Overview of Michigan Criminal Record Expungements
UPDATED: March 10, 2020
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Michigan law allows the setting aside (expungement) of convictions for any crime except those that are:
- Punishable by life imprisonment;
- Felony criminal assault or assault with intent to commit criminal sexual conduct;
- Traffic offenses; or
- Reportable to the Secretary of State, such as possession of a controlled substance. (This exception applies to crimes listed in the Michigan Vehicle Code, not the Code of Criminal Procedure)
Setting aside a conviction removes that conviction from the public record maintained by the Michigan State Police. This "clearing" of someone's criminal record means that any criminal record checkï¿½with a few specific exceptionsï¿½will return nothing. It will be as though the conviction never existed.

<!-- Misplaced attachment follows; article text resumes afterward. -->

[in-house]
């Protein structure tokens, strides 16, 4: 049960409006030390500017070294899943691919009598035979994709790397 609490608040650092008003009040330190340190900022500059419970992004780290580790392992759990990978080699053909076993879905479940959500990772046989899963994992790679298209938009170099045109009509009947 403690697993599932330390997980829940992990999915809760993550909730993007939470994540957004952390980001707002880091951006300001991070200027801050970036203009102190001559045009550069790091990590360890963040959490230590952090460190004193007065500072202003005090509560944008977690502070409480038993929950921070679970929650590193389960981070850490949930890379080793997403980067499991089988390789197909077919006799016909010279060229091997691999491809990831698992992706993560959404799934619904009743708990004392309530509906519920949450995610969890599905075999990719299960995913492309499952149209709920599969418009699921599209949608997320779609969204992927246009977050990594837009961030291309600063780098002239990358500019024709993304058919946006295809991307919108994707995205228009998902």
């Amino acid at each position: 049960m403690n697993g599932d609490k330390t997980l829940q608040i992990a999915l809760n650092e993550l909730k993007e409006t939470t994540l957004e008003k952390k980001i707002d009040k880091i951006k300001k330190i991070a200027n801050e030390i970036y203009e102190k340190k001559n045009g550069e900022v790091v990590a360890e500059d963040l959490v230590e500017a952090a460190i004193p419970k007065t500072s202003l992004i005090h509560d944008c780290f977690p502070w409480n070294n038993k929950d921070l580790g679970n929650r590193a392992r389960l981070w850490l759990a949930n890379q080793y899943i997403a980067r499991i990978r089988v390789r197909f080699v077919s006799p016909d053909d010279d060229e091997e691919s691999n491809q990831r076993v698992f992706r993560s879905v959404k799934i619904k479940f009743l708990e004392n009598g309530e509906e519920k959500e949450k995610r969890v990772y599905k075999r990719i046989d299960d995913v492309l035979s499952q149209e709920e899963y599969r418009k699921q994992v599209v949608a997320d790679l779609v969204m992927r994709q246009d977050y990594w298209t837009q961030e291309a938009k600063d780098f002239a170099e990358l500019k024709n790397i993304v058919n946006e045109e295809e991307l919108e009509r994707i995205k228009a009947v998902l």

Though Michigan uses the term "expungement," this may be misleading: no procedure exists that will completely purge a criminal record from the justice system. While the conviction will be removed from the State Police's records, an updated court case file will still be visible to court staff for limited purposes, such as increasing a sentence if someone is convicted of a new offense.
Despite these limitations, having a conviction expunged carries several advantages. Perhaps the most prominent one is the right to answer "no" to a critical question on many job and other applications: "Have you been convicted of a crime?" Additionally, expungement can improve a credit rating and help with applications for subsidized housing or public benefits.
However, having a criminal record set aside or expunged in Michigan is not easy, and not everyoneï¿½even those who meet the basic requirementsï¿½will succeed in having their record expunged.
To find a criminal attorney in your area that handles expungements, click http://attorneypages.com/524MI/index.htm.
For more information on Michigan's law, click the following articles: